Houston Bike Plan Proposes New, Safer Bikeways for Our Neighborhood

Attention: Public comments are needed on the draft of the Houston Bike Plan by April 11th, 2016! Please read the below for more information.

Please enjoy the below article by guest write Robin Holzer, a Montrose resident and active transportation advocate with Traffic Engineers, Inc. The Houston Bike Plan needs your input – see details and links within the article.


Bicycling in Houston is fantastic, except when it isn't. That's because less than half of the City's bikeways are high-comfort facilities. We enjoy 259 miles of high-comfort trails and the occasional protected bike lane, but they don't connect to one another. The other half are often just "share the road" signs and sharrows on wide, high-speed roads.

Despite stressful and fragmented facilities, the number of people moving about our city on bicycle keeps growing. The bike share system is expanding, bike connections on METRO keep growing, and more people of all backgrounds are riding in events like Tour de Houston and Critical Mass. It's time to make pedaling in Houston safer.


In 2015, the City of Houston opened the Lamar Cycle Track, the City's first two-way protected bike lane:

BikeLane1.jpg
BikeLane2.jpg

In February, the City of Houston put forward a new plan that was developed in cooperation with the community, BikeHouston, the Houston Parks Board, H-GAC, and TxDOT.

Review the draft network at HoustonBikePlan.org and share your thoughts before April 11, 2016. The Houston Bike Plan envisions a well-connected network of low-stress bikeways for people of all ages and abilities. The big idea is to make Houston a safer, more accessible, Gold Level Bicycle Friendly City by 2026.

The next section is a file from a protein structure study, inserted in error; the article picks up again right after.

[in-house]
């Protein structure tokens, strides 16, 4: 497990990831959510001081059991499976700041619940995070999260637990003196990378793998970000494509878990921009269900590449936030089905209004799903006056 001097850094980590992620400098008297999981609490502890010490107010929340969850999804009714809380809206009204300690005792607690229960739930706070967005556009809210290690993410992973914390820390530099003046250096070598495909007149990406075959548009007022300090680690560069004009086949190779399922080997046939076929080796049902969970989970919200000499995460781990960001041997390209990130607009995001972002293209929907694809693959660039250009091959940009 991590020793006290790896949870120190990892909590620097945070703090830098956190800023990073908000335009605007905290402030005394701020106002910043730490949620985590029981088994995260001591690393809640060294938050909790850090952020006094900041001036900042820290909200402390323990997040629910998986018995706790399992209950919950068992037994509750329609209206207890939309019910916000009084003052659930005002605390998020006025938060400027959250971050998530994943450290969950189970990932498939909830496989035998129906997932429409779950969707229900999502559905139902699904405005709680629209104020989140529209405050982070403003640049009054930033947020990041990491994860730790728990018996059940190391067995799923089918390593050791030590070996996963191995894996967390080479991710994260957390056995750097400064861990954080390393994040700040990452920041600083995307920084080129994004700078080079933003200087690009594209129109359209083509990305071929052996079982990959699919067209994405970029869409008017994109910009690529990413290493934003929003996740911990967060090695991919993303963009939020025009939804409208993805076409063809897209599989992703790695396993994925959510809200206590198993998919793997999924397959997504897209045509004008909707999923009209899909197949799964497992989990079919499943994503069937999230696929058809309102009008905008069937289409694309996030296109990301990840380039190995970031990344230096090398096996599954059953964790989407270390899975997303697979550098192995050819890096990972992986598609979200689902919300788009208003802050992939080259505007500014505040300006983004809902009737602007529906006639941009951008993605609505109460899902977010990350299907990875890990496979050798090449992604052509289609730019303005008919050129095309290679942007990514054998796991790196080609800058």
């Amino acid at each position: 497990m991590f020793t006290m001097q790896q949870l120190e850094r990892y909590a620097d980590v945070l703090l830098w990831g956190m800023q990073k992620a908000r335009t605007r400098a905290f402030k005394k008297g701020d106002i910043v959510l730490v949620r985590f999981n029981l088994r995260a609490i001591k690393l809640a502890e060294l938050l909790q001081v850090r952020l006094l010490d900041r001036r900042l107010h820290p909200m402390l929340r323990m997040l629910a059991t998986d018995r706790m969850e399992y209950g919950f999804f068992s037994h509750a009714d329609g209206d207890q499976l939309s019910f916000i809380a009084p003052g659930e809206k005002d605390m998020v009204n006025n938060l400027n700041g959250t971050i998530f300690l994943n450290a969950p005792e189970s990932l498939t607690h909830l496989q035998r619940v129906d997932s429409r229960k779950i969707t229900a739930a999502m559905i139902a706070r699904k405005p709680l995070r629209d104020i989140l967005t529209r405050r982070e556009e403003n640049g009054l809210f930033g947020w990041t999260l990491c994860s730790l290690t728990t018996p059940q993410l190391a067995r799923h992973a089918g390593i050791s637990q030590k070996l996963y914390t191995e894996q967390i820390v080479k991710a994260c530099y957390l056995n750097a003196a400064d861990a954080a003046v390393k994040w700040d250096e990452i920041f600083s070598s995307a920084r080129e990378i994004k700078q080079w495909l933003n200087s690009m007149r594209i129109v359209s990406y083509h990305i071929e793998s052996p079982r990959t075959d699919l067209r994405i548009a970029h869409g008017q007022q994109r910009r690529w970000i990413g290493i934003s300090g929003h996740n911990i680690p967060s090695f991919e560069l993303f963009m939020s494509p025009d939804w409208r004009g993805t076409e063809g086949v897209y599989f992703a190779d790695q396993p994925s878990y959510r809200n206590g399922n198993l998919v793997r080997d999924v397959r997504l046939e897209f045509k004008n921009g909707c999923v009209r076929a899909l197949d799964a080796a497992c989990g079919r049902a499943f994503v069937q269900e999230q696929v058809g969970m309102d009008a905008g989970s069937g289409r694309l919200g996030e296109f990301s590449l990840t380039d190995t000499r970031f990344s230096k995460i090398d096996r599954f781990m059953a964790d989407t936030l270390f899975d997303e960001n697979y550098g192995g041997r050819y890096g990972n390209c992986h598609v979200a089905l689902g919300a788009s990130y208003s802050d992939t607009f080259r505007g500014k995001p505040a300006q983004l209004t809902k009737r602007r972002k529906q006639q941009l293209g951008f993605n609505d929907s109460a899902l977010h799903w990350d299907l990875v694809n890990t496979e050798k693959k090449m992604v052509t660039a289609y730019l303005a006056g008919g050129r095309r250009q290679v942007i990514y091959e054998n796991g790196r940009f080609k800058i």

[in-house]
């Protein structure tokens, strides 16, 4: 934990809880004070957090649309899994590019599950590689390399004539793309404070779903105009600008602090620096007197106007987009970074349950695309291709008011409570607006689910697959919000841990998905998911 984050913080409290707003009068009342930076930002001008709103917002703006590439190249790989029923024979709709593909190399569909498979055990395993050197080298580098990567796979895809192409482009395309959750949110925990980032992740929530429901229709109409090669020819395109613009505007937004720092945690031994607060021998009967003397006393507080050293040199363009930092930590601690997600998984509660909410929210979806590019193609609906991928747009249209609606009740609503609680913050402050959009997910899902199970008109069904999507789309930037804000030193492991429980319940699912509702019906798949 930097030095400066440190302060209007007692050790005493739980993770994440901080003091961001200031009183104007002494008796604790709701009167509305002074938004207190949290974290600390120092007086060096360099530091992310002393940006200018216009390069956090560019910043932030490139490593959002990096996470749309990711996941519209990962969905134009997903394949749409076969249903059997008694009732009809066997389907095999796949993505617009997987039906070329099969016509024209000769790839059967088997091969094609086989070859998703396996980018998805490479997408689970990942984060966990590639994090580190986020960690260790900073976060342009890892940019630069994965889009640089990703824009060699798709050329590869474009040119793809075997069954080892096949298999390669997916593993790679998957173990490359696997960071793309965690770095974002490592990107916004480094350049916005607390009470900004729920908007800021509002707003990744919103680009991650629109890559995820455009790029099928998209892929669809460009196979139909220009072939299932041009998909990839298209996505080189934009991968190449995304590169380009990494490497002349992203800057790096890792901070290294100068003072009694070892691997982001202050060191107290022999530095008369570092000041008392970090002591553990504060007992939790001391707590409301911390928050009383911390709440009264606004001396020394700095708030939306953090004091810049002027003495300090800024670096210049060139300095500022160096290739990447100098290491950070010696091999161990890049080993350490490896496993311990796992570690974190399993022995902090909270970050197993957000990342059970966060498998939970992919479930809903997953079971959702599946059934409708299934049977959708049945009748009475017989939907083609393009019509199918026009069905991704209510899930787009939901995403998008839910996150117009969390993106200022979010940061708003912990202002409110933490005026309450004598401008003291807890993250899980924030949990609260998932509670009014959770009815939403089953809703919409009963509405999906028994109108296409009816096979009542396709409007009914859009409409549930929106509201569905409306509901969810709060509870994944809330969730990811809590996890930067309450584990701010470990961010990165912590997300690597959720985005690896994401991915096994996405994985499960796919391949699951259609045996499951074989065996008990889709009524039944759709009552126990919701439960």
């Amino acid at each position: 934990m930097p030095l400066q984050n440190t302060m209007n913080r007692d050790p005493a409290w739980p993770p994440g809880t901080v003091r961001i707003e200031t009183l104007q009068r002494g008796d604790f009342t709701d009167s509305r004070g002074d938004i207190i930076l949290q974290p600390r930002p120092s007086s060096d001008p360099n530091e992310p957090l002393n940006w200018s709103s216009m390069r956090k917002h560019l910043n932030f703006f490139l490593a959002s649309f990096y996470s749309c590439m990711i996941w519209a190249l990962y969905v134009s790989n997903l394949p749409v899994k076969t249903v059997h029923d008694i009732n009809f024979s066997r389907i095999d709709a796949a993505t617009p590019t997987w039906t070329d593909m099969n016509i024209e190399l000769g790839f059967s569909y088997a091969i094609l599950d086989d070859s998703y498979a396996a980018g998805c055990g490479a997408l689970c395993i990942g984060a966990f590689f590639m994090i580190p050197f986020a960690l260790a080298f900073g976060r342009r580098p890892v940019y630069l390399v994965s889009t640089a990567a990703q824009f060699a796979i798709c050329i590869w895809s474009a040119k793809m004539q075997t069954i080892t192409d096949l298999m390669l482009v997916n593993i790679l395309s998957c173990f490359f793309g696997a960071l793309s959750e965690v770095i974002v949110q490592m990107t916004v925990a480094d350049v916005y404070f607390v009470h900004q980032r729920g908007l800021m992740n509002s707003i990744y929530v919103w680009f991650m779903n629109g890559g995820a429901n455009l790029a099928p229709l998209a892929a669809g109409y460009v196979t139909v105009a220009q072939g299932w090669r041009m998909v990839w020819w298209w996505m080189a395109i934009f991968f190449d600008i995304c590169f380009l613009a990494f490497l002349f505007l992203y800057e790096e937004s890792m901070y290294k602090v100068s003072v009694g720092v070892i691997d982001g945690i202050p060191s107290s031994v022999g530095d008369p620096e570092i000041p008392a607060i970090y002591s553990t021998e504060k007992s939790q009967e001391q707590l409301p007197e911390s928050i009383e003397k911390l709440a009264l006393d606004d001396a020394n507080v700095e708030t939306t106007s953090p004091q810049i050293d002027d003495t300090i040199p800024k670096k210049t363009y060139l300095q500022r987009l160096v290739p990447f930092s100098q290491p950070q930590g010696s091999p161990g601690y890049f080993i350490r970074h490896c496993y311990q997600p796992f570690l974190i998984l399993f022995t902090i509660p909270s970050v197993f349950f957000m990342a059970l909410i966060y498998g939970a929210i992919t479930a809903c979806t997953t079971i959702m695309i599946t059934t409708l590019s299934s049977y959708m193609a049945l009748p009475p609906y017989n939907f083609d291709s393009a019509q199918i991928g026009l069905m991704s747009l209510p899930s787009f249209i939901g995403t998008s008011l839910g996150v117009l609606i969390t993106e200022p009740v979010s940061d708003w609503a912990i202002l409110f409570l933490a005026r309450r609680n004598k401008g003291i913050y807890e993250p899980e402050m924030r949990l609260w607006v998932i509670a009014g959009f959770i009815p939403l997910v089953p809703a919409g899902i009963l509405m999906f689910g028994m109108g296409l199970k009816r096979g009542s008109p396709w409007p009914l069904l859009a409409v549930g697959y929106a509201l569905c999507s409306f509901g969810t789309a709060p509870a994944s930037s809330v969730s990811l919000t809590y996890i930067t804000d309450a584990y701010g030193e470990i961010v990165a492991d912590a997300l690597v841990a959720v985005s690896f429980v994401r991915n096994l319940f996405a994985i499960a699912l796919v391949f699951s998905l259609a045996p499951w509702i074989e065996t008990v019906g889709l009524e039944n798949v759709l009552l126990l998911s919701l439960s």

HoustonBikePlan.png

 Example of a Protected Intersection

Example of a Protected Intersection

The plan lays out the approaches necessary to make it happen, and includes:

  • 121 miles of Programmed high-comfort bikeways that are already funded,
  • 249 miles of Short Term high-comfort bikeways that can be achieved through modest investments like restriping street and adding wayfinding signage on low-volume, low-speed streets,
  • 86 miles of Key Connection projects to link neighborhoods and activity centers to a city-wide network,
  • 861 miles of Long Term projects to be developed over time as streets are reconstructed, and a
  • Bicycle Toolbox with comprehensive approaches and recommendations for the design of bikeway projects, a policy framework, and programs to educate and encourage more people to bike.

The map excerpt below shows short-term bikeways proposed for our neighborhood. I especially appreciate new dedicated bike lanes to connect Taft, Waugh, and Dunlavy north to the trails along Buffalo Bayou. Visit HoustonBikePlan.org to see all the maps and share your thoughts.

– Guest post by Robin Holzer